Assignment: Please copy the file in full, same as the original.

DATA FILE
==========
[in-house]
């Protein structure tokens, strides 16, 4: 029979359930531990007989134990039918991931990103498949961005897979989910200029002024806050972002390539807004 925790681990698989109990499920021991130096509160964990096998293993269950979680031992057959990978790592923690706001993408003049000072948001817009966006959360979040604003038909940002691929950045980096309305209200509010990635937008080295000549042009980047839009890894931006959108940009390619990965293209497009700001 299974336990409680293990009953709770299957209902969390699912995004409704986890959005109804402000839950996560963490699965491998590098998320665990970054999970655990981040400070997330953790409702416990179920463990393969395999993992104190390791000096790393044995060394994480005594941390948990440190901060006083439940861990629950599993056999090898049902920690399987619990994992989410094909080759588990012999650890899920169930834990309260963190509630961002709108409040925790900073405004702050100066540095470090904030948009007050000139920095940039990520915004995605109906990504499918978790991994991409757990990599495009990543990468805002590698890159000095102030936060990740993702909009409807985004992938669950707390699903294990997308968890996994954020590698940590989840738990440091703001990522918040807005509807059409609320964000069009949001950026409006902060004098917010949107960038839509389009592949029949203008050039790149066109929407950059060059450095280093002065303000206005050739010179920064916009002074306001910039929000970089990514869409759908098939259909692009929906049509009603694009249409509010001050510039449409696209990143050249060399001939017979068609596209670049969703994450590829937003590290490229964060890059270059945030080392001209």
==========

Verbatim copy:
[in-house]
């Protein structure tokens, strides 16, 4: 029979359930531990007989134990039918991931990103498949961005897979989910200029002024806050972002390539807004 925790681990698989109990499920021991130096509160964990096998293993269950979680031992057959990978790592923690706001993408003049000072948001817009966006959360979040604003038909940002691929950045980096309305209200509010990635937008080295000549042009980047839009890894931006959108940009390619990965293209497009700001 299974336990409680293990009953709770299957209902969390699912995004409704986890959005109804402000839950996560963490699965491998590098998320665990970054999970655990981040400070997330953790409702416990179920463990393969395999993992104190390791000096790393044995060394994480005594941390948990440190901060006083439940861990629950599993056999090898049902920690399987619990994992989410094909080759588990012999650890899920169930834990309260963190509630961002709108409040925790900073405004702050100066540095470090904030948009007050000139920095940039990520915004995605109906990504499918978790991994991409757990990599495009990543990468805002590698890159000095102030936060990740993702909009409807985004992938669950707390699903294990997308968890996994954020590698940590989840738990440091703001990522918040807005509807059409609320964000069009949001950026409006902060004098917010949107960038839509389009592949029949203008050039790149066109929407950059060059450095280093002065303000206005050739010179920064916009002074306001910039929000970089990514869409759908098939259909692009929906049509009603694009249409509010001050510039449409696209990143050249060399001939017979068609596209670049969703994450590829937003590290490229964060890059270059945030080392001209």